Kansas Athletics officials said Tuesday they want to meet with the father of a KU women’s basketball player who alleges she has been mistreated by the university, but the father thus far has not agreed to a meeting.
Tim Calvert, the father of KU sophomore women’s basketball player McKenzie Calvert, has made an increasing number of public allegations that his daughter has been treated unfairly after she reported that star men’s basketball player Josh Jackson vandalized her car in a December incident at a Lawrence bar.
KU Athletic Director Sheahon Zenger broke his silence on the matter Tuesday, expressing support for how KU men’s basketball coach Bill Self handled the matter, and expressed disappointment that Tim Calvert continues to make allegations without meeting with KU Athletics officials.
“To this point, I’ve been asked to be measured in my comments,” Zenger said early Tuesday evening. “But considering recent public comments I feel it’s necessary for me to now speak publicly myself. In light of that, I want to reiterate the few points about disciplinary processes in Kansas Athletics.”
According to Zenger, KU, through written correspondence, reached out last week to Tim Calvert in an attempt to set up a meeting to discuss his concerns.
“We’ve extended an invitation to Mr. Calvert to meet with me,” Zenger said. “He’s chosen to delay that meeting and yet one-sided articles continue to appear as we’re trying to get that meeting.”
Zenger also said that McKenzie Calvert has not signed a release form that would allow the university to more fully discuss her concerns.
“If a parent of a student-athlete insists on having public conversations about internal discipline, we would be happy to have that conversation if the student-athlete signs the FERPA waiver that allows us to discuss the student-athlete’s full disciplinary history. At that point, we’d welcome the conversation.”
FERPA, or the Family Educational Rights and Privacy Act, is a federal law designed to protect the privacy of student education records. According to Zenger, KU athletes are required to sign a waiver before any disciplinary measures can be discussed with a parent or guardian.
Tim and McKenzie Calvert both have publicly expressed concerns that McKenzie Calvert’s discipline following the December incident at The Yacht Club was more severe than any punishment Jackson received. Calvert has said she threw a drink in the face of KU basketball player Lagerald Vick. She alleges Jackson became involved in the dispute and began kicking her car as she tried to leave the bar’s parking lot. Jackson has been charged in Douglas County District Court with one count of criminal damage to property.
Reached by the Journal-World via telephone Tuesday, Tim Calvert said his attorney received the invitation from KU Athletics but was unable to schedule a meeting.
“They were asking for a commitment to a date and time,” Tim Calvert said. “And, at that time, I could not do that. I was not home. Thursday was my travel day back home. I was in Minneapolis, my wife was in Texas and my daughter, of course, was in Kansas, so we couldn’t discuss anything. So I asked that we be given a chance to get together and discuss that letter.”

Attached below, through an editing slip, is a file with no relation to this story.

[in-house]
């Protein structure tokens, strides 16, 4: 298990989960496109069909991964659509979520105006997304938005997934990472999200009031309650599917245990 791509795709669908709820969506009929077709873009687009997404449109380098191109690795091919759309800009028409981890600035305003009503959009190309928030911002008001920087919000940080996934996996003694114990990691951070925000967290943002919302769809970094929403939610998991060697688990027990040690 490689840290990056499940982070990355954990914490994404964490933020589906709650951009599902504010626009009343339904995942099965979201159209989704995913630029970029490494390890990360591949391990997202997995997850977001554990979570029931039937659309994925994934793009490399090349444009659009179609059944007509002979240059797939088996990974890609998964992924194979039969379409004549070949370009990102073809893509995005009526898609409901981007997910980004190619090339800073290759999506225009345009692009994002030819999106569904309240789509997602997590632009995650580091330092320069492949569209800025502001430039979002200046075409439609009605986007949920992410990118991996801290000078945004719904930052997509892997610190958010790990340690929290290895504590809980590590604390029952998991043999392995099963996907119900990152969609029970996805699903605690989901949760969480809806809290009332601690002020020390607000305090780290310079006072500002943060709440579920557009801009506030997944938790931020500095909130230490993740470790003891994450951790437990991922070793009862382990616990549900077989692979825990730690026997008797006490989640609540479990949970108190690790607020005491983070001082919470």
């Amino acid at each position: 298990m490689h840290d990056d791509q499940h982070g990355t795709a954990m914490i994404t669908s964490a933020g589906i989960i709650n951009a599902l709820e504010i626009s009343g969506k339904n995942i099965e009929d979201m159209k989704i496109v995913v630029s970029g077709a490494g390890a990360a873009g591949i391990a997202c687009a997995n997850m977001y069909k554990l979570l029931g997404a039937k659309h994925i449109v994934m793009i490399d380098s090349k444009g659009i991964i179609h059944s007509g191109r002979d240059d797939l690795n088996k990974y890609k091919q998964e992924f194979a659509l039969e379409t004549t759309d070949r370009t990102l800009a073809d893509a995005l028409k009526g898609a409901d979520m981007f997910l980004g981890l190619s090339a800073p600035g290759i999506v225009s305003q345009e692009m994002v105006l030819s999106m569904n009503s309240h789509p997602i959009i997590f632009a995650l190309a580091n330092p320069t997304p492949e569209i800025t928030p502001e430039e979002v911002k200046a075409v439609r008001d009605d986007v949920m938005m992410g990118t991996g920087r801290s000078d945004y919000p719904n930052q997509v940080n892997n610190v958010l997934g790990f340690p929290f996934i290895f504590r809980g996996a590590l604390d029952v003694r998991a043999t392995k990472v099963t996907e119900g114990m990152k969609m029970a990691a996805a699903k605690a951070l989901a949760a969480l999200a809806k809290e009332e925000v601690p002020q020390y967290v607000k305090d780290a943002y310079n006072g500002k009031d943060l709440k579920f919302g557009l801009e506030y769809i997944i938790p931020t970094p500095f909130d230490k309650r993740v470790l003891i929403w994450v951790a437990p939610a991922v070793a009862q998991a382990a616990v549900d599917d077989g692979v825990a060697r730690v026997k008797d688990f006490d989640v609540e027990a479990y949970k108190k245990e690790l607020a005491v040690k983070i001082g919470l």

A Kansas Athletics official said that KU did ask for a response within 24 hours but did not request that a meeting take place during that time. The same official said Tim Calvert requested to revisit the issue after KU's spring break (March 20-26) and KU agreed.
Asked if he was encouraged to hear from Zenger, Calvert said he was “a bit surprised by it.”
“It was the first time that happened,” he said.
Asked if he thought the two sides eventually would meet, Mr. Calvert said, “I suppose that meeting will happen. Spring break’s coming up. I know the tournament’s coming up and Dr. Zenger’s going to be busy. We’re open to it. I guess when it happens, it happens.”
As for what he hoped would be resolved or accomplished during any dialogue between his family and Kansas Athletics, Tim Calvert said he did not know what to expect.
“At this point, I have no idea,” he said. “I really don’t. Because I don’t know what prompted the letter for the invite for a meeting. The subject matter was not discussed or written in the letter. It was just an opportunity to meet and talk about concerns. I have no idea what the motive is. I have no idea what their goal is. We have not spoken ever... I think it’s really just an exchange of concerns and ideas. I have no expectations beyond that.”
Zenger, who said he “absolutely” supported the way Self handled the discipline of Jackson, said the procedures and policies for KU’s athletic department fall under four main areas.
• Coaches discipline athletes regularly for a range of possible issues.
“There are rarely identical issues,” Zenger said. “Each situation has unique circumstances and each coach has different disciplinary styles. In 12 years as an AD, it’s never been my practice to tell someone how to coach, who to play or how to discipline.”
• A student-athlete’s full body of work is always considered when applying discipline.
Zenger said the department refers to this as “progressive discipline” and added that, “discipline for a first offense is often very different from that of a second or third offense.”
• Kansas Athletics has an overall policy of not discussing punishments publicly.
“There’s really no justification for needlessly publicly talking about a student-athlete or shaming a student-athlete, because they’re students first,” Zenger said. “That philosophy is the same as what is applied to the university student conduct office.”
• And Kansas Athletics always asks itself if there are times when it might benefit the department to publicly discuss internal team discipline.
“These policies have been in existence for many years and they’ve served us well,” Zenger said. “The institutional policies with how to deal with these situations are solid as well, and we depend on those.”